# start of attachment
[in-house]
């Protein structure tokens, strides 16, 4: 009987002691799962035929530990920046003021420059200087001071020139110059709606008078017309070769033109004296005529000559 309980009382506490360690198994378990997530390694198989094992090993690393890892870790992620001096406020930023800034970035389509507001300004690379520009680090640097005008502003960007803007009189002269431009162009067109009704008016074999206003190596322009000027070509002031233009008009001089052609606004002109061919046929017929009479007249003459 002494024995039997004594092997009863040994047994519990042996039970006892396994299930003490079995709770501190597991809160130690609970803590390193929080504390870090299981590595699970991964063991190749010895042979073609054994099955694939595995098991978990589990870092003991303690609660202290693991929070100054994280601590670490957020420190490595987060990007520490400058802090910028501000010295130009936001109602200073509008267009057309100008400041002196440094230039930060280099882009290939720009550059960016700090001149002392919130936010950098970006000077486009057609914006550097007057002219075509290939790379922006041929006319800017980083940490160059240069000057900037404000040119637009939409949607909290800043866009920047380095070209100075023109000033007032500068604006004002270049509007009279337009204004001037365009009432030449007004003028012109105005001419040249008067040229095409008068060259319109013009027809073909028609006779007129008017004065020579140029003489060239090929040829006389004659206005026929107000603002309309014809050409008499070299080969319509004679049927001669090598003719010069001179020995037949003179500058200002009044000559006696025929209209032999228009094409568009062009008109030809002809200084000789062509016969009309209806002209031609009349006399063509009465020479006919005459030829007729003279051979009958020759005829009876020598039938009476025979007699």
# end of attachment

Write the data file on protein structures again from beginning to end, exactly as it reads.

[in-house]
């Protein structure tokens, strides 16, 4: 009987002691799962035929530990920046003021420059200087001071020139110059709606008078017309070769033109004296005529000559 309980009382506490360690198994378990997530390694198989094992090993690393890892870790992620001096406020930023800034970035389509507001300004690379520009680090640097005008502003960007803007009189002269431009162009067109009704008016074999206003190596322009000027070509002031233009008009001089052609606004002109061919046929017929009479007249003459 002494024995039997004594092997009863040994047994519990042996039970006892396994299930003490079995709770501190597991809160130690609970803590390193929080504390870090299981590595699970991964063991190749010895042979073609054994099955694939595995098991978990589990870092003991303690609660202290693991929070100054994280601590670490957020420190490595987060990007520490400058802090910028501000010295130009936001109602200073509008267009057309100008400041002196440094230039930060280099882009290939720009550059960016700090001149002392919130936010950098970006000077486009057609914006550097007057002219075509290939790379922006041929006319800017980083940490160059240069000057900037404000040119637009939409949607909290800043866009920047380095070209100075023109000033007032500068604006004002270049509007009279337009204004001037365009009432030449007004003028012109105005001419040249008067040229095409008068060259319109013009027809073909028609006779007129008017004065020579140029003489060239090929040829006389004659206005026929107000603002309309014809050409008499070299080969319509004679049927001669090598003719010069001179020995037949003179500058200002009044000559006696025929209209032999228009094409568009062009008109030809002809200084000789062509016969009309209806002209031609009349006399063509009465020479006919005459030829007729003279051979009958020759005829009876020598039938009476025979007699």